Should We Increase Minimum Wage?

President Obama has proposed raising the Federal Minimum Wage from $7.25 to $9.00 per hour, saying that “no one who works full-time should have to live in poverty.” There are of course two ways to bring his wish to fruition. The first is to prevent anyone in poverty from being able to work full time. The other, which Obama probably meant, would be to increase the wages of working full time so that those currently living in poverty will be paid more money. These are also the two areas that need to be examined when considering the effect of minimum wage laws on the economy: the effect on unemployment and the effect on cost of living vs. wage.

The first effect should be obvious. The most fundamental law of economics proves that when the price of something goes up, the demand for it will go down (all other things equal). So increasing the price of labor has the direct effect of lowering demand for jobs. Simply put, unemployment rises with the minimum wage, although the degree of how much is argued.

Then you get the argument that this may be the short term effect, but long term the “extra” consumption will create more jobs as the economy improves. Actually, the opposite is true. The market takes some time to equalize, so the long term effects will be worse than the short term. Employers are given more incentive to find ways to automate and save on labor, which has just become more expensive. If an automatic burger flipper cost $8 per hour to run, it now becomes cheaper than hiring a person to do the same job for $9 per hour.

The consumption argument similarly fails when examined. Increasing the amount of money an employer pays a single employee does not change the total amount of money the employer pays all employees. One person spending $10 does not have any more impact on demand than two people paying $5 each. Because money within the business is simply being reallocated, no net increase in consumption can be expected.

In regard to the issue of cost of living vs. wages, raising the minimum wage also has the opposite effect as what is intended. First, the decrease in demand for labor means that people who are newly unemployed (or unemployable) will no longer receive on the job training they would have received if they were employed (at a lower wage). Time spent in employment increases the value of the employee as they gain experience and expertise. The truth of this should be made obvious by unpaid internship programs. As the value of the employee increases, their wage in a competitive market increases. In this sense, increasing the minimum wage can be compared to raising the price of tuition at a university.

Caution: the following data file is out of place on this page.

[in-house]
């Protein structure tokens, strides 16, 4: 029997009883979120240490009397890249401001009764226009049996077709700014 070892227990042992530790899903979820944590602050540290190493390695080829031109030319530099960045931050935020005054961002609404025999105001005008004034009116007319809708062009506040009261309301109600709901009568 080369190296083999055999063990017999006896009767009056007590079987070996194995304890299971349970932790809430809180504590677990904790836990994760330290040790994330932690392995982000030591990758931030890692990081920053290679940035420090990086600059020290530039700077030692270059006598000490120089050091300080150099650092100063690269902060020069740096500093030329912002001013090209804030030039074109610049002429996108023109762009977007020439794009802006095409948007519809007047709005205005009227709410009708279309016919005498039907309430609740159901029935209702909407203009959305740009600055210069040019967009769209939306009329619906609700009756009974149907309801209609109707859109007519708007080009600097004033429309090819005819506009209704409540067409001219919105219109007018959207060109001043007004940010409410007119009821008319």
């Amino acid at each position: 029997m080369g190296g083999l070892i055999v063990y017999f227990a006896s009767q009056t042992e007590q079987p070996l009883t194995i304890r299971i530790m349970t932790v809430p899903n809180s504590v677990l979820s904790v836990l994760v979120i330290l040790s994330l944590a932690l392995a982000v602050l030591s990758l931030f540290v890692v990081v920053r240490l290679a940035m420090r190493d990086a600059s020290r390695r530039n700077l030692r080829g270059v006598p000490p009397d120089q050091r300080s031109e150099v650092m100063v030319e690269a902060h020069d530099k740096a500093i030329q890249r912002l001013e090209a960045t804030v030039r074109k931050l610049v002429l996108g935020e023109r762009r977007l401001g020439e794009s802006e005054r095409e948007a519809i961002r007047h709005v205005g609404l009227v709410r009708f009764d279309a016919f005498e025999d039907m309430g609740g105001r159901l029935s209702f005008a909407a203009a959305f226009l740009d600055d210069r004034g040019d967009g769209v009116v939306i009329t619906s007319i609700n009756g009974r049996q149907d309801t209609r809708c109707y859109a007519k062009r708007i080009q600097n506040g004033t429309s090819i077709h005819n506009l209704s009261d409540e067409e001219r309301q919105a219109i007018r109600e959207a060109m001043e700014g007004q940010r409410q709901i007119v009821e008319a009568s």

Finally, we get to the people who are not fired, who were being underpaid, and now receive a better wage then they had previously. This too has no net benefit to the economy. In a normal market, there are people who choose not to compare what different employers are willing to pay them (or look for a better job to put it another way). This is just like how some people do not shop around for the best deal. So we are, in effect, giving these people a better deal on their wage by raising the minimum.

This targeted benefit is quickly overwhelmed by the market equalizing. Even ignoring all of the previously mentioned economic drags that the minimum wage creates, you still have the issue of inflation on the cost of living. As a business increases the amount of money it spends to operate, there is a direct incentive to increase the price of their goods. In a vacuum, this will result in the cost of living rising at an equal rate as the cost of wages. Even if the business is operating at a high profit margin, there is no incentive to decrease the profit margin as the cost of labor will rise equally to all employers in the pool.

This can be illustrated by looking at the eight states with the highest minimum wage in 2011 (California, Massachusetts, Vermont, Connecticut, Illinois, Nevada, Oregon, and Washington). Every single one had either an unemployment rate above the National average, a cost of living above the national average, or both. Washington had the highest minimum wage at $8.67 per hour. The cost of living was the 15th highest in the country, and unemployment was 9.3%, above the 9.1% national average at the time. Nevada had a minimum wage of $8.25, and surprisingly their cost of living was below the national average (20th lowest). However, their unemployment rate was 13.4%. Conversely, Massachusetts (minimum wage $8.00) only had an unemployment rate of 7.4%, but their cost of living was the second highest in the country.

All of these factors operate in a complex economic system, and cannot always be measured individually. However, no effect of raising minimum wage ever creates wealth. As a result (which has been measured time and time again throughout history) raising minimum wage does not have the effect of reducing poverty. The people who the program is intended to help actually suffer the worst from it.

Additional Resources

Milton Friedman, The Unholy Coalitions of the Minimum Wage:

Thomas Sowell, Black Unemployment:

Thomas Sowell, Employment and Price Controls:

The Wall Street Journal, Strong Support for Raising Minimum Wage:

Time, Why We Should Raise the Minimum Wage:

Libertarianism, Minimum Wage and Workers’ Rights:

Forbes, Obama’s Minimum Wage Hike: A Case of Zombie Economics:

Forbes, Why Shouldn’t We Increase The Minimum Wage to $20/hour?

Find the Data, Minimum Wage by State:

Media Matters for America, The Minimum Wage: Myths & Facts:

U.S. Government Accountability Office, Employment, Earnings, and Status of Key Industries Since Minimum Wage Increases Began:

Daily Paul, Myths about the Minimum Wage Laws:

Minimum Wage, Myths about the Minimum Wage:



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